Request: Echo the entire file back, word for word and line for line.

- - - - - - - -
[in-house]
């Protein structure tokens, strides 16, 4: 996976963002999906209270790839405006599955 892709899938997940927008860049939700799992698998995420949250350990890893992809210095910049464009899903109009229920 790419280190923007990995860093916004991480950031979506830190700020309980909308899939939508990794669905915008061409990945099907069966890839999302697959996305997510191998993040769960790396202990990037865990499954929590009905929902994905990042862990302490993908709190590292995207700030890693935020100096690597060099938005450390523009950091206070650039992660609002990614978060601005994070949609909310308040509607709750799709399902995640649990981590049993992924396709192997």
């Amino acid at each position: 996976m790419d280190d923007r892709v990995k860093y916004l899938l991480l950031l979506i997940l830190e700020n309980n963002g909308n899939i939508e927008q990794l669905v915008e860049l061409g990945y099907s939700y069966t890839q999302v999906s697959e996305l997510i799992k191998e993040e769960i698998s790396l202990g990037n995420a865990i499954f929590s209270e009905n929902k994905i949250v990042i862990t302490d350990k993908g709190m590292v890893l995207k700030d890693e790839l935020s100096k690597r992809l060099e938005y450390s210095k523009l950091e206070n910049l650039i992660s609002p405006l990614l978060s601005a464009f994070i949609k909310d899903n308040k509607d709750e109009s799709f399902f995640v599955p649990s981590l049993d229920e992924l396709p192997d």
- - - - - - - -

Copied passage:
[in-house]
């Protein structure tokens, strides 16, 4: 996976963002999906209270790839405006599955 892709899938997940927008860049939700799992698998995420949250350990890893992809210095910049464009899903109009229920 790419280190923007990995860093916004991480950031979506830190700020309980909308899939939508990794669905915008061409990945099907069966890839999302697959996305997510191998993040769960790396202990990037865990499954929590009905929902994905990042862990302490993908709190590292995207700030890693935020100096690597060099938005450390523009950091206070650039992660609002990614978060601005994070949609909310308040509607709750799709399902995640649990981590049993992924396709192997």
């Amino acid at each position: 996976m790419d280190d923007r892709v990995k860093y916004l899938l991480l950031l979506i997940l830190e700020n309980n963002g909308n899939i939508e927008q990794l669905v915008e860049l061409g990945y099907s939700y069966t890839q999302v999906s697959e996305l997510i799992k191998e993040e769960i698998s790396l202990g990037n995420a865990i499954f929590s209270e009905n929902k994905i949250v990042i862990t302490d350990k993908g709190m590292v890893l995207k700030d890693e790839l935020s100096k690597r992809l060099e938005y450390s210095k523009l950091e206070n910049l650039i992660s609002p405006l990614l978060s601005a464009f994070i949609k909310d899903n308040k509607d709750e109009s799709f399902f995640v599955p649990s981590l049993d229920e992924l396709p192997d």